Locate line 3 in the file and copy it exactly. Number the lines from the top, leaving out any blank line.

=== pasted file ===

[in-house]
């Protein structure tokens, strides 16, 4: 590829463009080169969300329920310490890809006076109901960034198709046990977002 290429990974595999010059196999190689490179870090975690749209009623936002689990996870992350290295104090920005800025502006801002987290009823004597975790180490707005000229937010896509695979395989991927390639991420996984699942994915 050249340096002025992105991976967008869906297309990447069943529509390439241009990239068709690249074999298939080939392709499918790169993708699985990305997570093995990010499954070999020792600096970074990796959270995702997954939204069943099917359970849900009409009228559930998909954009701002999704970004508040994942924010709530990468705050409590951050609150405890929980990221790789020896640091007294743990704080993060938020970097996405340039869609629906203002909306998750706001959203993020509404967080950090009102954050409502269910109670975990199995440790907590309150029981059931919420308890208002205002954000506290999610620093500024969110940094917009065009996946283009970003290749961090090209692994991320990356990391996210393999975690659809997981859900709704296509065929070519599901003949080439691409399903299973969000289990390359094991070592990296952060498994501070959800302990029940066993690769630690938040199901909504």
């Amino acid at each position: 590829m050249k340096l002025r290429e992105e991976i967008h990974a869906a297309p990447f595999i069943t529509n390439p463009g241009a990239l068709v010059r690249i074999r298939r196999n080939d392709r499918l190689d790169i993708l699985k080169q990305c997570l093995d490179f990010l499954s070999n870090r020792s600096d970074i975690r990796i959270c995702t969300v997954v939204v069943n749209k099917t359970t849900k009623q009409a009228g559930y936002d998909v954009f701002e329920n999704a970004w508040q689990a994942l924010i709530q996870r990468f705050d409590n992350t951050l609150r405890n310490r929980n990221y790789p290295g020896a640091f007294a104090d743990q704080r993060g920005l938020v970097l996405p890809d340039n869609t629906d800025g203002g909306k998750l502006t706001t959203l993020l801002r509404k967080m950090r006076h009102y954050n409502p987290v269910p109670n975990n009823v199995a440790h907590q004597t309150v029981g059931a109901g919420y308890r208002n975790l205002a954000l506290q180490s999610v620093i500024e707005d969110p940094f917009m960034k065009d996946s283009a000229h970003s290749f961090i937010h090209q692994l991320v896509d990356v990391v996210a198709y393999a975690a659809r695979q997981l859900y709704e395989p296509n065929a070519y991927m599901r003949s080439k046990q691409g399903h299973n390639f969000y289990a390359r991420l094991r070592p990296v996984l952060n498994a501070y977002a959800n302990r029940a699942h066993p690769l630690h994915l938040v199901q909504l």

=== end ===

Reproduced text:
């Amino acid at each position: 590829m050249k340096l002025r290429e992105e991976i967008h990974a869906a297309p990447f595999i069943t529509n390439p463009g241009a990239l068709v010059r690249i074999r298939r196999n080939d392709r499918l190689d790169i993708l699985k080169q990305c997570l093995d490179f990010l499954s070999n870090r020792s600096d970074i975690r990796i959270c995702t969300v997954v939204v069943n749209k099917t359970t849900k009623q009409a009228g559930y936002d998909v954009f701002e329920n999704a970004w508040q689990a994942l924010i709530q996870r990468f705050d409590n992350t951050l609150r405890n310490r929980n990221y790789p290295g020896a640091f007294a104090d743990q704080r993060g920005l938020v970097l996405p890809d340039n869609t629906d800025g203002g909306k998750l502006t706001t959203l993020l801002r509404k967080m950090r006076h009102y954050n409502p987290v269910p109670n975990n009823v199995a440790h907590q004597t309150v029981g059931a109901g919420y308890r208002n975790l205002a954000l506290q180490s999610v620093i500024e707005d969110p940094f917009m960034k065009d996946s283009a000229h970003s290749f961090i937010h090209q692994l991320v896509d990356v990391v996210a198709y393999a975690a659809r695979q997981l859900y709704e395989p296509n065929a070519y991927m599901r003949s080439k046990q691409g399903h299973n390639f969000y289990a390359r991420l094991r070592p990296v996984l952060n498994a501070y977002a959800n302990r029940a699942h066993p690769l630690h994915l938040v199901q909504l």